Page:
Advertising

Shropshire police commissioner backs young driver safety scheme

By Dominic Robertson | News | Published:

Shropshire's police commissioner is backing a project aiming to make young people safer drivers.

John Campion

John Campion, Police and Crime Commissioner for West Mercia, has hailed the impact of the 'Pathfinder' project, which he has supported with grant funding.

A survey of the young people who have been involved in the project has been found they are safer than their peers, with a 1-in-17 first-year accident rate compared to 1-in-5.

Pathfinder is designed to reduce the number of road traffic incidents and collisions, and convictions, among the most vulnerable driving group – those aged between 17 and 24.

It works with young people before they are 17, and in an environment where they can develop appropriate understanding of road risk, a positive attitude to road safety and the essential technical driving skills.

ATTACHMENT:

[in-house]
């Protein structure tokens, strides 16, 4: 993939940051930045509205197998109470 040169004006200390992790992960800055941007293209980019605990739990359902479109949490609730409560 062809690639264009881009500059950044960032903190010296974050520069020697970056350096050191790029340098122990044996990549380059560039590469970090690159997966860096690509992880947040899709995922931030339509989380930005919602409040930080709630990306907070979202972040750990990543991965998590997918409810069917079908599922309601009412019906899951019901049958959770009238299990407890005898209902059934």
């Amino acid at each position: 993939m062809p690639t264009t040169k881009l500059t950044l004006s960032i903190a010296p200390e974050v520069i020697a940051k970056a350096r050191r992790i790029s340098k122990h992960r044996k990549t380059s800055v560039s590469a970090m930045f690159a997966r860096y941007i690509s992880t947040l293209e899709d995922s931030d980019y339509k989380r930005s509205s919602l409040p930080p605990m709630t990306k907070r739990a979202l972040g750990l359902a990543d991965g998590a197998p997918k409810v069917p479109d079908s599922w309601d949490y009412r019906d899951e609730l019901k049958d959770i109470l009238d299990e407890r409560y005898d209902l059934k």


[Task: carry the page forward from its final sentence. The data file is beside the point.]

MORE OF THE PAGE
Not only does the course aim to reduce the number of collisions, it also reduces the number of convictions.

Impact

Of the survey participants, only one driver, who accounted for two per cent of the sample, had been convicted of a traffic offence, compared with nearly 24 per cent of all drivers nationally.

Mr Campion said: “It is great news to hear that the Pathfinder scheme is having a positive impact on those that have taken part in it. Giving young people the opportunity to learn key driving skills in an environment like this is invaluable.

Advertising

"There are far too many accidents involving young people happening on our roads. Through projects like Pathfinder we can tackle this problem together and increase driver competence, attitudes and understanding.”

Paul Silverwood, Chair of Trustees for the Under 17 Car Club Charitable Trust, said: “This latest survey is entirely consistent with previous surveys of our graduates. It proves that the disproportionately high numbers of young driver deaths, injuries and collisions are avoidable by applying the appropriate non-traditional training and education.

"If the Pathfinder programme was adopted nationally, the country would save billions of pounds in addition to the avoidance of family grief.”

Advertising

Top stories

Advertising

More from Shropshire Star

UK & International News